For the first time in his discouraging life, the price was finally right for San Mateo resident Michael Resendez in December.
The army veteran, now 36, suffered a fall in 1993 off a 5-ton truck in Fort Lewis, Wash., while in military training, sending him into a 10-day coma. Resendez fractured his lower back, broke six bones in his right leg and hemorrhaged his brain in six different places, causing severe amnesia.
His Veterans Affairs and Social Security checks since then have failed to keep up with his bills and child-support payments for his two kids. PG&E was also preparing to shut off his power. So with $100 in his pocket, Resendez borrowed hiswife’s car and journeyed in early December with his friend to Los Angeles with one goal: to appear on the CBS game show, “The Price is Right.”
Resendez and his friend, 25-year-old Daly City resident James Pappas, attended two episode tapings on Dec. 6. During the morning taping, Resendez was one of the show’s winners and advanced to the final “Showcase Showdown,” where he beat his opponent to earn the show’s grand prize. He took home a total of $35,000, including a 2008 Ford Escape Hybrid.
The winnings could not have come at a better time for Resendez, who managed to keep his electricity on after winning. He is selling his prizes on eBay.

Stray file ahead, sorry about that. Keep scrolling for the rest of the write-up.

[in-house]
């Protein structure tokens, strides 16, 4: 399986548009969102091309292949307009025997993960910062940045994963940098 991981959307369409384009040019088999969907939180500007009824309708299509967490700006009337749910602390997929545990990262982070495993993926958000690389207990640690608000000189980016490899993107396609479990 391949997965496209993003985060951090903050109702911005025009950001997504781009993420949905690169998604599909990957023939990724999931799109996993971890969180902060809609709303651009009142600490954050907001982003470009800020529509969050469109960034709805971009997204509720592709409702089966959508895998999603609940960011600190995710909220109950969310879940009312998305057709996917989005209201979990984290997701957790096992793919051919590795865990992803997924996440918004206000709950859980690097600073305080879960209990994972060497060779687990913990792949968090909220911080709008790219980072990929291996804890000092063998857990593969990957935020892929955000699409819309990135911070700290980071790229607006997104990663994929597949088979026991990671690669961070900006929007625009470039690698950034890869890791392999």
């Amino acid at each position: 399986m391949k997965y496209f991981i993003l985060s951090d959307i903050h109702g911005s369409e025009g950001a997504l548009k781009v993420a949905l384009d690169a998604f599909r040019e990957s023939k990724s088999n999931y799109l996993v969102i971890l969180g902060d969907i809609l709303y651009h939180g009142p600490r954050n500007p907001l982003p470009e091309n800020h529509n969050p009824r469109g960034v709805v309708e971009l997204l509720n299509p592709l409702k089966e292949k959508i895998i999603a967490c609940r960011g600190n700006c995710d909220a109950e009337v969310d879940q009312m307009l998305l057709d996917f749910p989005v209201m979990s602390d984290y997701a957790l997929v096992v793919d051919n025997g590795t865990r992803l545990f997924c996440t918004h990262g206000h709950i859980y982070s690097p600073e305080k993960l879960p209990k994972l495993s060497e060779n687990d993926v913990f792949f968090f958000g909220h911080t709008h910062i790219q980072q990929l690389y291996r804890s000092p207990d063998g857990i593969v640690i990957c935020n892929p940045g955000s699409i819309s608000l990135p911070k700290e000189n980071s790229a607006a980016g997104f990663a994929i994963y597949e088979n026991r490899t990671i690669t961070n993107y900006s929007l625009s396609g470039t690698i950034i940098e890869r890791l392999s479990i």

“I’m just trying to survive on a daily basis,” he said. “It’s tough times.”
Landlords kicked Resendez out from four other Peninsula homes for growing medical marijuana, which he considers his job because he is disabled. He smokes to ease the pain he still feels from his accident.
“Life’s been tough on him,” said his wife, Vera. “This is a little ray of sunshine and happiness and he definitely deserves it. It happened at the right moment.”
During the Dec. 6 morning taping, Pappas jumped up and down in celebration with Resendez, game show host Drew Carey and the models while the show’s signature music played. But Pappas’ day of fun was not yet over.
In the afternoon taping, Pappas was also told to “come on down.” After winning a few rounds of price-guessing games, he spun a perfect $1 on the “big wheel” and captured the afternoon episode’s grand prize — $35,000, including a 2008 Dodge Caliber.
“We took ‘The Price is Right’ for 70 grand in one day,” said Pappas, who works full time and said he will sell the car while keeping his other prizes.